Have you ever done a killer workout and the next day you can’t get out of bed because you’re so sore? Soreness is part of working out, and is a great part of life! Yes, it is a beautiful thing even with all the duck waddling you do after leg day.
Being sore is important. It tells you that your workout the day prior was effective. You’re adapting to the changes you’re making. And now, you’re reaping the benefits.
Because you’re sore, that doesn’t mean there aren’t things that you can do to subside that feeling. Pay attention! This is how to reduce soreness after a workout!
Stretch Yourself Out
Yeah, no kidding. But seriously. You must stretch after your workouts. This will alleviate your soreness because you’re telling your body that you’ve concluded the strenuous effort of the day.
Stretching will bring the muscles to a place where they can start the repair process.
When you’re sore, however, stretching can be soothing for you. Be sure to do a small warm-up with yourself. Even a few air squats will loosen yourself prior to stretching. If you start stretching without warming up then you won’t get that full effect you’re looking for: relief.
When you do stretch be sure to go slowly and steadily. Easy breaths in through the nose and out through the mouth is a great strategy to maintain awareness of how you’re feeling at the moment.
Once you feel a stretch, hold for about 10-20 seconds. Then breathe in, and out, and go down a little further. Our Yoga friends do this VERY well! They’re all about breathing and mindfulness.
The bottom line with stretching is that you feel yourself relaxing. You’ll still be sore. You might be sore for a few days or more. But when you stretch consistently you’ll find yourself less sore and able to recover a little faster than if you did nothing
No surprise here. Our bodies need water to recuperate. Think of water as the engine oil for our bodies. The water levels need to be high in order to properly function.
Have you noticed headaches in the middle of the day after you worked out in the morning? It’s because you’re not well-hydrated. I wrote something about this earlier as well.
Get those electrolytes. Drink more water, especially immediately after working out. I’ll usually down a whole 32oz water bottle shortly after I work out.
If you live in humid places, expect to lose more water in your sweat. The more you lose in your sweat, the more you’ll have to replenish PLUS your daily recommended half of your body weight in ounces. That’s a lot of water…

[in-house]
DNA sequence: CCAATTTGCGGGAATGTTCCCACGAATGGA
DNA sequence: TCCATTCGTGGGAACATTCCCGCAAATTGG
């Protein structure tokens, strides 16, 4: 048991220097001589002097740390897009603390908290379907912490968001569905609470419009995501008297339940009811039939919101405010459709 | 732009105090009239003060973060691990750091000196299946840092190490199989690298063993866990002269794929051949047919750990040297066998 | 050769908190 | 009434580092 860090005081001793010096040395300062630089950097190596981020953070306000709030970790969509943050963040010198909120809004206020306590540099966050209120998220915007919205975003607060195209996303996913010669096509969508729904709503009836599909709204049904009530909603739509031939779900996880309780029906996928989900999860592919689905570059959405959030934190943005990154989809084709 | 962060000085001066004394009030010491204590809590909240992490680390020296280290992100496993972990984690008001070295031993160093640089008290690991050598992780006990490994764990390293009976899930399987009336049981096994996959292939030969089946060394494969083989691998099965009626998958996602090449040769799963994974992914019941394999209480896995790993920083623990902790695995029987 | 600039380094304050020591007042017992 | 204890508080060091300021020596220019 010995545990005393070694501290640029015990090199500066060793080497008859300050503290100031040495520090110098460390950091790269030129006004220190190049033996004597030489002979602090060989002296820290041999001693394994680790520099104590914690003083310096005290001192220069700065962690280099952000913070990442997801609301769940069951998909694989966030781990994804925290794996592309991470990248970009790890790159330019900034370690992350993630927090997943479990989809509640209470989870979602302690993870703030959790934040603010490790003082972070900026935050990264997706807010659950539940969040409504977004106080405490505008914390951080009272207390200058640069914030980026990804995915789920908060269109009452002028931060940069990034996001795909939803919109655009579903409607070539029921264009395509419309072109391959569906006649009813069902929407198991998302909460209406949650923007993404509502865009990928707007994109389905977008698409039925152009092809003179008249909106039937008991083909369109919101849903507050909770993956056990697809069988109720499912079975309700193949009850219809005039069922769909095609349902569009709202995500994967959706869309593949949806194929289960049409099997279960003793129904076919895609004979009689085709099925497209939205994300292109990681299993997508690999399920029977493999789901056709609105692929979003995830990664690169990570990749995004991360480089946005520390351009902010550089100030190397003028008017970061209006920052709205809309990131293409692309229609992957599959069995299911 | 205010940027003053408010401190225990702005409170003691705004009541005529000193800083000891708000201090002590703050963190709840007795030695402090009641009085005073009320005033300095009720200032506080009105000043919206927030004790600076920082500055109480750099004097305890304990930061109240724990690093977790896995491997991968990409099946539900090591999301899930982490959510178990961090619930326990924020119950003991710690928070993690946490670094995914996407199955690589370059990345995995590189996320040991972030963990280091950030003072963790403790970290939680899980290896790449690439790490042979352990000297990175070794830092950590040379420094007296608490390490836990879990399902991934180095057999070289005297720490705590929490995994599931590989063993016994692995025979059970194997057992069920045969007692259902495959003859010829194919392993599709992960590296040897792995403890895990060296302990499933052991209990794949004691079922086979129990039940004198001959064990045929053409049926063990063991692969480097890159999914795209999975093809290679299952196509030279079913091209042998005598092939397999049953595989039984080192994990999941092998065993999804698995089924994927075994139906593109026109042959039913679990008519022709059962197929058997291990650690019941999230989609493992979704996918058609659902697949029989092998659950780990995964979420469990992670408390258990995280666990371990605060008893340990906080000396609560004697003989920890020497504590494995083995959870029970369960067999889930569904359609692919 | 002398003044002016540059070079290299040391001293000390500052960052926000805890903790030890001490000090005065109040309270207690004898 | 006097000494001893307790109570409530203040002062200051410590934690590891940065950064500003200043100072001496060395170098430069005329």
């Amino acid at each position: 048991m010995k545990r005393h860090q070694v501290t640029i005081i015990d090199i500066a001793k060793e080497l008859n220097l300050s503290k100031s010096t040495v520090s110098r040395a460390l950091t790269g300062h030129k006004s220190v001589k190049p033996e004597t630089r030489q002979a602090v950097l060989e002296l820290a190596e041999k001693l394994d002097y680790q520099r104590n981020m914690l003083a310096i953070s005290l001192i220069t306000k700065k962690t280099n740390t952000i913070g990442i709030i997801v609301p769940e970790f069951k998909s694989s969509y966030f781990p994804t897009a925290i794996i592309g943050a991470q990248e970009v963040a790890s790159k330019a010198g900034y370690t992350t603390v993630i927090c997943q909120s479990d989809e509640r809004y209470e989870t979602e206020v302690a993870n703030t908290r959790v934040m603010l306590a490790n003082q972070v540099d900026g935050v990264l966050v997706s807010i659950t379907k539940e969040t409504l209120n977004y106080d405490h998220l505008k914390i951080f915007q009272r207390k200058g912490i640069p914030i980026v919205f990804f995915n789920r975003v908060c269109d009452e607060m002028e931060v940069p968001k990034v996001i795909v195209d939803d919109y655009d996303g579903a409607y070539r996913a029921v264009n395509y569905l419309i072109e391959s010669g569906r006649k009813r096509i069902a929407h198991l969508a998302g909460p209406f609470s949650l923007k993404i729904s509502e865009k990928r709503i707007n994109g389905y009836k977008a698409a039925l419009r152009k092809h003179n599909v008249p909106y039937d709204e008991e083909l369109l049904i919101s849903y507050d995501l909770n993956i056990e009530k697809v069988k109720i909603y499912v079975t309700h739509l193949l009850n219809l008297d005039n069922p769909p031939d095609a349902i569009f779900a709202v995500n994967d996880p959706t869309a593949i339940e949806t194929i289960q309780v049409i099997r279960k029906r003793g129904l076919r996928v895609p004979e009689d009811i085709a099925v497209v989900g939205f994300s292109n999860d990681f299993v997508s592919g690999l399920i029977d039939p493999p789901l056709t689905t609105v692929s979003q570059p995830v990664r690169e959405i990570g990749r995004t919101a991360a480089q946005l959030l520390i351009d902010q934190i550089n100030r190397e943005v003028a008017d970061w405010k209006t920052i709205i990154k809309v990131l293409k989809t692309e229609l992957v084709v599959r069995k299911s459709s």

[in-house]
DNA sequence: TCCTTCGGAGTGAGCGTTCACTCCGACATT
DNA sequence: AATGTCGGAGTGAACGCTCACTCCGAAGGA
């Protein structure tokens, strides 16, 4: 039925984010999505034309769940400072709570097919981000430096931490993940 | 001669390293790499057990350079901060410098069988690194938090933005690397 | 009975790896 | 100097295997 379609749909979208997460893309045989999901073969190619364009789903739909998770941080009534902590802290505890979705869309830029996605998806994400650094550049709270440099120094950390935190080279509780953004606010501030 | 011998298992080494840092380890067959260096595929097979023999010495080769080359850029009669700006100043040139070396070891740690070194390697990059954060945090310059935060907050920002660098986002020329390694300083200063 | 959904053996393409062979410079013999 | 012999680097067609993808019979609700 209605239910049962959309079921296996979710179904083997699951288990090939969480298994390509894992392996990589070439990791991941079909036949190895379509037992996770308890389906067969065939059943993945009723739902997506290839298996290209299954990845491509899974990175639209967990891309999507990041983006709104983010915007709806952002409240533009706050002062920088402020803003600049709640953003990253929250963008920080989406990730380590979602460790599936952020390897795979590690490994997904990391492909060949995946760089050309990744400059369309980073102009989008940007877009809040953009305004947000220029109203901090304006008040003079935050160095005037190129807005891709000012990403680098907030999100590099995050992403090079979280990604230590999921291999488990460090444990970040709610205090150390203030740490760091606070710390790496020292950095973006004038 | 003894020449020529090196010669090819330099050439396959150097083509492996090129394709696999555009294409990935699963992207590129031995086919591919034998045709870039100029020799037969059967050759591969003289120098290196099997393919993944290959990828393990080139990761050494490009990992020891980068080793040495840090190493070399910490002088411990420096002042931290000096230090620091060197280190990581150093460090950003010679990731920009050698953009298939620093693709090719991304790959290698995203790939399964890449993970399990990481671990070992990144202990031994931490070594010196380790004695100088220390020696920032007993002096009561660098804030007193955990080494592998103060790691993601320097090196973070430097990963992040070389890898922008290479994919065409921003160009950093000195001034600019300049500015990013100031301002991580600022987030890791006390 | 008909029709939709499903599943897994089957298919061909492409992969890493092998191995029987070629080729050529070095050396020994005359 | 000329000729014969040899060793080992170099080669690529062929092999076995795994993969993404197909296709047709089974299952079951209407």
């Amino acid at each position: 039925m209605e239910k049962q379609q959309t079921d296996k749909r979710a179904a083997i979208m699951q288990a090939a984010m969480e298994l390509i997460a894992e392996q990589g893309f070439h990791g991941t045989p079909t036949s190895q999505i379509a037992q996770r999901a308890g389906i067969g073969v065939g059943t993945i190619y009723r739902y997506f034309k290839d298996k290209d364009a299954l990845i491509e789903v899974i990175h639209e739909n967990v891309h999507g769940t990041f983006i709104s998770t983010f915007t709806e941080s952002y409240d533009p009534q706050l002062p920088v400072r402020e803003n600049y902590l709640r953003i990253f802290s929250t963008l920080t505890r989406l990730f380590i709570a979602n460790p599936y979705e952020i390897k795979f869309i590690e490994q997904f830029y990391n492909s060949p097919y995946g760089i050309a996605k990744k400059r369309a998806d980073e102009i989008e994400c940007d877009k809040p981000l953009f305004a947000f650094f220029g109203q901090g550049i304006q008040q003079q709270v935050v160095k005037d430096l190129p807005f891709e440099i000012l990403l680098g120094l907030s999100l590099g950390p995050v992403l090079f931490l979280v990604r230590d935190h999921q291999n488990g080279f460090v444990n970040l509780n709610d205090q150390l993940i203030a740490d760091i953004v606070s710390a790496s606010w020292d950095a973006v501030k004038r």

I’ve seen people run around with full gallon jugs of water. OK…that’s a little much, but the intent is there. Drink enough water. Avoid those sodas and skip the coffee every now and again to have a tall glass of water. It’ll help you feel tons better after having sweated your butt off during an exercise routine.
Roll Out and ICE!
A good foam roller is perfect for sore muscles! It’ll take some time and effort but you’ll feel the results if you do it right.
I’ll do this normally after leg day or a heavy dead lift workout. I feel it a ton in my hamstrings, so I need to feel some relief after the workout.
So…do you roll out or stretch? The answer is: yes. Do both if you’re really sore. Rolling out yourself can feel awkward but if you’re hitting the right muscles during your roll then it can substantially reduce your soreness.
Are you feeling pain in general? Rolling out helps this too. I’ve had some back pain for most of my life and I recently started rolling out my back to feel relief. It doesn’t take all the pain away, but it does reduce the pain for a while. Doing this often enough to become a habit will help reduce your pain.
There are tons of videos on how to roll out that are very informative.
Ice is your friend. After a good rolling session put some ice on where it’s most sore. You’ll feel that swelling decrease.
If you have a hot tub or sauna, a spending a few minutes in there will help you relax as well.
Alternate Muscle Groups
One of the cardinal transgressions of the workout doctrine is to work out the same muscle group multiple times in subsequent days. I know that bench press will get you those GAINZ, however you’re not going anywhere by working the same muscle groups each day.
Vary your routines, especially keeping track of what muscle groups you’re using. By doing this, you’ll be able to feel sore in one area when you’re working out another. Yes, that will make everything sore, BUT your muscle groups adapt and become less sore are you keep working out.
So, be smart and vary which muscles you’re working.
Soreness vs. Pain
There is a clear feeling of soreness versus pain. Anyone who’s working out must know that difference.
Soreness is a general discomfort in the muscle group you worked. It feels like a tightening effect as you move and do general body stretches. This is a good kind of discomfort you want at the end of your workouts.
On the other hand, pain is what you want to avoid. It’s usually a sharp, stinging sensation where it feels like something is off. You’ll feel like something moved or shifted. Or you may feel like something is jabbing you in that spot where you feel pain.
If you’re feeling that pain, stop your movement exercise, take a break, and engage a different exercise. You’re not proving anything by toughing that one out. If anything, it’ll lead to more injury down the line. Be careful, and don’t hurt yourself.
Using medication can help in this department as well. Use ibuprofen as directed to help with your soreness or pain.
What Does This All Mean?
I want you to feel the burn! Working out has some great perks, and one of those is that feeling of soreness. When you’re sore, your body is telling you that you did the right amount of work for that muscle group. It’s like instant feedback your body gives you.
What exercises make you sore? How do you overcome your soreness? Comment below! Thanks Garage Gym Goers, and I’ll see you next time!